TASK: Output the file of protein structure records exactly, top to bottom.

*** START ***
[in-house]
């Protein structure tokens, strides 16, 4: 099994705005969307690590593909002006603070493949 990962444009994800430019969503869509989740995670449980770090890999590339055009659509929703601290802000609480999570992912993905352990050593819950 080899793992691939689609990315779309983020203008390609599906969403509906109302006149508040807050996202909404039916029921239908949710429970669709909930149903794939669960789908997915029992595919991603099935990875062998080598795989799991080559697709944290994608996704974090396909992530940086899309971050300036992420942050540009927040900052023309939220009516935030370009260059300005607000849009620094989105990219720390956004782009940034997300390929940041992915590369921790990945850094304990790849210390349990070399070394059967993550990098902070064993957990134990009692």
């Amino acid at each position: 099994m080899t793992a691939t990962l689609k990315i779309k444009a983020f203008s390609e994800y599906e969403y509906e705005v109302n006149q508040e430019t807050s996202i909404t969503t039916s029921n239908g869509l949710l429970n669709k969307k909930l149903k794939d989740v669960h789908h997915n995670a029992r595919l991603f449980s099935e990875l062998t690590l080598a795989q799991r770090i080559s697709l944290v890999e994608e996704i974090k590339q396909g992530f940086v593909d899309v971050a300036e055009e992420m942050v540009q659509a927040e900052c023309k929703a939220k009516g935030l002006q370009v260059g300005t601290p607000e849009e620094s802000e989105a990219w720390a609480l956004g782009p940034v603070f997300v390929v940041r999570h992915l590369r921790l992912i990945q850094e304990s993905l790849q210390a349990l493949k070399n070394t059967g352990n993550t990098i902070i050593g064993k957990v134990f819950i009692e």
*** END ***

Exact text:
[in-house]
């Protein structure tokens, strides 16, 4: 099994705005969307690590593909002006603070493949 990962444009994800430019969503869509989740995670449980770090890999590339055009659509929703601290802000609480999570992912993905352990050593819950 080899793992691939689609990315779309983020203008390609599906969403509906109302006149508040807050996202909404039916029921239908949710429970669709909930149903794939669960789908997915029992595919991603099935990875062998080598795989799991080559697709944290994608996704974090396909992530940086899309971050300036992420942050540009927040900052023309939220009516935030370009260059300005607000849009620094989105990219720390956004782009940034997300390929940041992915590369921790990945850094304990790849210390349990070399070394059967993550990098902070064993957990134990009692």
């Amino acid at each position: 099994m080899t793992a691939t990962l689609k990315i779309k444009a983020f203008s390609e994800y599906e969403y509906e705005v109302n006149q508040e430019t807050s996202i909404t969503t039916s029921n239908g869509l949710l429970n669709k969307k909930l149903k794939d989740v669960h789908h997915n995670a029992r595919l991603f449980s099935e990875l062998t690590l080598a795989q799991r770090i080559s697709l944290v890999e994608e996704i974090k590339q396909g992530f940086v593909d899309v971050a300036e055009e992420m942050v540009q659509a927040e900052c023309k929703a939220k009516g935030l002006q370009v260059g300005t601290p607000e849009e620094s802000e989105a990219w720390a609480l956004g782009p940034v603070f997300v390929v940041r999570h992915l590369r921790l992912i990945q850094e304990s993905l790849q210390a349990l493949k070399n070394t059967g352990n993550t990098i902070i050593g064993k957990v134990f819950i009692e």